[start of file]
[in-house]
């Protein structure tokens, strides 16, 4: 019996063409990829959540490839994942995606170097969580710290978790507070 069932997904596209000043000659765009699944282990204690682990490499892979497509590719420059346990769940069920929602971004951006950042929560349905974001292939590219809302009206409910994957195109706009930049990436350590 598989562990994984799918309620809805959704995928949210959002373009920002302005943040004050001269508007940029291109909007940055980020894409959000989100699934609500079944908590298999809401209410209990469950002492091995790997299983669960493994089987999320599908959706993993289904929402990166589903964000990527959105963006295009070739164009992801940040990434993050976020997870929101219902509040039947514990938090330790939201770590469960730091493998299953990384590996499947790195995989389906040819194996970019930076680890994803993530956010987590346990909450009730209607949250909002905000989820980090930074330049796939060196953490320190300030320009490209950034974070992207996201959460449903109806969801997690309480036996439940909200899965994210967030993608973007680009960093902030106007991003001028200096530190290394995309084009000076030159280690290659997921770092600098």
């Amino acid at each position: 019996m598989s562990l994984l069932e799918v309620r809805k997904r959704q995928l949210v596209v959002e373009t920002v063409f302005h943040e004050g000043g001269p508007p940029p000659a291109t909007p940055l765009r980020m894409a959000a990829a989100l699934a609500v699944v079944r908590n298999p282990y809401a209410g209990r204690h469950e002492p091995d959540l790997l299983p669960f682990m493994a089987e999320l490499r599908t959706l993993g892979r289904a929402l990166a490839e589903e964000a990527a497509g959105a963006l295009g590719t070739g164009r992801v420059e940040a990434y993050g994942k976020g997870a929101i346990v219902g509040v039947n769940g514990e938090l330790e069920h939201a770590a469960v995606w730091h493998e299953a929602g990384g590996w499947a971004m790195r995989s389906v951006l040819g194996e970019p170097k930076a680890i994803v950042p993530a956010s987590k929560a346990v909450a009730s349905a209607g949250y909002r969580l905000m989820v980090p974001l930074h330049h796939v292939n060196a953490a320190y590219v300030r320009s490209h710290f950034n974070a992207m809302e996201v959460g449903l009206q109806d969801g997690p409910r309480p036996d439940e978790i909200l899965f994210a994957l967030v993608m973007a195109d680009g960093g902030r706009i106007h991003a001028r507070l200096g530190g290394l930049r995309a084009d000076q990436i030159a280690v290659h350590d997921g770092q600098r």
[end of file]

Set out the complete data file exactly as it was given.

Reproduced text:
[in-house]
């Protein structure tokens, strides 16, 4: 019996063409990829959540490839994942995606170097969580710290978790507070 069932997904596209000043000659765009699944282990204690682990490499892979497509590719420059346990769940069920929602971004951006950042929560349905974001292939590219809302009206409910994957195109706009930049990436350590 598989562990994984799918309620809805959704995928949210959002373009920002302005943040004050001269508007940029291109909007940055980020894409959000989100699934609500079944908590298999809401209410209990469950002492091995790997299983669960493994089987999320599908959706993993289904929402990166589903964000990527959105963006295009070739164009992801940040990434993050976020997870929101219902509040039947514990938090330790939201770590469960730091493998299953990384590996499947790195995989389906040819194996970019930076680890994803993530956010987590346990909450009730209607949250909002905000989820980090930074330049796939060196953490320190300030320009490209950034974070992207996201959460449903109806969801997690309480036996439940909200899965994210967030993608973007680009960093902030106007991003001028200096530190290394995309084009000076030159280690290659997921770092600098």
């Amino acid at each position: 019996m598989s562990l994984l069932e799918v309620r809805k997904r959704q995928l949210v596209v959002e373009t920002v063409f302005h943040e004050g000043g001269p508007p940029p000659a291109t909007p940055l765009r980020m894409a959000a990829a989100l699934a609500v699944v079944r908590n298999p282990y809401a209410g209990r204690h469950e002492p091995d959540l790997l299983p669960f682990m493994a089987e999320l490499r599908t959706l993993g892979r289904a929402l990166a490839e589903e964000a990527a497509g959105a963006l295009g590719t070739g164009r992801v420059e940040a990434y993050g994942k976020g997870a929101i346990v219902g509040v039947n769940g514990e938090l330790e069920h939201a770590a469960v995606w730091h493998e299953a929602g990384g590996w499947a971004m790195r995989s389906v951006l040819g194996e970019p170097k930076a680890i994803v950042p993530a956010s987590k929560a346990v909450a009730s349905a209607g949250y909002r969580l905000m989820v980090p974001l930074h330049h796939v292939n060196a953490a320190y590219v300030r320009s490209h710290f950034n974070a992207m809302e996201v959460g449903l009206q109806d969801g997690p409910r309480p036996d439940e978790i909200l899965f994210a994957l967030v993608m973007a195109d680009g960093g902030r706009i106007h991003a001028r507070l200096g530190g290394l930049r995309a084009d000076q990436i030159a280690v290659h350590d997921g770092q600098r």